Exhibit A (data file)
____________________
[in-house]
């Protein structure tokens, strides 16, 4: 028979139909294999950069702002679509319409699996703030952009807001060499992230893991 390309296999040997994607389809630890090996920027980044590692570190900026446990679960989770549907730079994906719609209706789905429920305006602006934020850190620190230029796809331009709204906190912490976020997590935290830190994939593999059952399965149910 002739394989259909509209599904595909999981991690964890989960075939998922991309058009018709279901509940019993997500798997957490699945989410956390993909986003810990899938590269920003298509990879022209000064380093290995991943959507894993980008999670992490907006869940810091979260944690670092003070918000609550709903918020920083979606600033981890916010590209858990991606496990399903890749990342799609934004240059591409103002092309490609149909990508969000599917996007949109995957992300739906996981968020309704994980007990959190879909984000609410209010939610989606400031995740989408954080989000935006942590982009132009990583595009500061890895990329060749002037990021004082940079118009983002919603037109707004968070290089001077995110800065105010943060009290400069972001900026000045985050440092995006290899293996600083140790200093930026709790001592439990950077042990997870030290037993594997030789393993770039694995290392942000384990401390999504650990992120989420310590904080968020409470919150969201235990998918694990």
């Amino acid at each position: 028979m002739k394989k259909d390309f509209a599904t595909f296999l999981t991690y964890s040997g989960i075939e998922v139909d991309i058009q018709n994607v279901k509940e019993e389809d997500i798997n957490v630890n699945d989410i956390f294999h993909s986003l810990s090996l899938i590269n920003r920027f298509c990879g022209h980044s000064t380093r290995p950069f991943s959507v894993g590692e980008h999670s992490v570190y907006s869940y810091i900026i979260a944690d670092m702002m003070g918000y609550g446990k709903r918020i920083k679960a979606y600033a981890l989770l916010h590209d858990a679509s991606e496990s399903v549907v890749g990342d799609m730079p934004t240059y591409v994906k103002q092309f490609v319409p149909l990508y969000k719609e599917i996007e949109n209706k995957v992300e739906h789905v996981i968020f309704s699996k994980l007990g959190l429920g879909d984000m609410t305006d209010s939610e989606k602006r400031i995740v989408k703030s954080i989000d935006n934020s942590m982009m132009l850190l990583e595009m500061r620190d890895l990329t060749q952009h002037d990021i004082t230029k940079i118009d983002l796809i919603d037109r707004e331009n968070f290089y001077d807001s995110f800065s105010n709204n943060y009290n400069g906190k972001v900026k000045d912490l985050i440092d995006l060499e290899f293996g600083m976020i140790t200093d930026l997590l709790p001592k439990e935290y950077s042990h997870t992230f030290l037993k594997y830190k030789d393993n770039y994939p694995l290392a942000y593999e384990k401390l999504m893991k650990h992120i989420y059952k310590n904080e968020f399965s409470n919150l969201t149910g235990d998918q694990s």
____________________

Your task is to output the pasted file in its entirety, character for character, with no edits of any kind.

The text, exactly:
[in-house]
């Protein structure tokens, strides 16, 4: 028979139909294999950069702002679509319409699996703030952009807001060499992230893991 390309296999040997994607389809630890090996920027980044590692570190900026446990679960989770549907730079994906719609209706789905429920305006602006934020850190620190230029796809331009709204906190912490976020997590935290830190994939593999059952399965149910 002739394989259909509209599904595909999981991690964890989960075939998922991309058009018709279901509940019993997500798997957490699945989410956390993909986003810990899938590269920003298509990879022209000064380093290995991943959507894993980008999670992490907006869940810091979260944690670092003070918000609550709903918020920083979606600033981890916010590209858990991606496990399903890749990342799609934004240059591409103002092309490609149909990508969000599917996007949109995957992300739906996981968020309704994980007990959190879909984000609410209010939610989606400031995740989408954080989000935006942590982009132009990583595009500061890895990329060749002037990021004082940079118009983002919603037109707004968070290089001077995110800065105010943060009290400069972001900026000045985050440092995006290899293996600083140790200093930026709790001592439990950077042990997870030290037993594997030789393993770039694995290392942000384990401390999504650990992120989420310590904080968020409470919150969201235990998918694990």
């Amino acid at each position: 028979m002739k394989k259909d390309f509209a599904t595909f296999l999981t991690y964890s040997g989960i075939e998922v139909d991309i058009q018709n994607v279901k509940e019993e389809d997500i798997n957490v630890n699945d989410i956390f294999h993909s986003l810990s090996l899938i590269n920003r920027f298509c990879g022209h980044s000064t380093r290995p950069f991943s959507v894993g590692e980008h999670s992490v570190y907006s869940y810091i900026i979260a944690d670092m702002m003070g918000y609550g446990k709903r918020i920083k679960a979606y600033a981890l989770l916010h590209d858990a679509s991606e496990s399903v549907v890749g990342d799609m730079p934004t240059y591409v994906k103002q092309f490609v319409p149909l990508y969000k719609e599917i996007e949109n209706k995957v992300e739906h789905v996981i968020f309704s699996k994980l007990g959190l429920g879909d984000m609410t305006d209010s939610e989606k602006r400031i995740v989408k703030s954080i989000d935006n934020s942590m982009m132009l850190l990583e595009m500061r620190d890895l990329t060749q952009h002037d990021i004082t230029k940079i118009d983002l796809i919603d037109r707004e331009n968070f290089y001077d807001s995110f800065s105010n709204n943060y009290n400069g906190k972001v900026k000045d912490l985050i440092d995006l060499e290899f293996g600083m976020i140790t200093d930026l997590l709790p001592k439990e935290y950077s042990h997870t992230f030290l037993k594997y830190k030789d393993n770039y994939p694995l290392a942000y593999e384990k401390l999504m893991k650990h992120i989420y059952k310590n904080e968020f399965s409470n919150l969201t149910g235990d998918q694990s």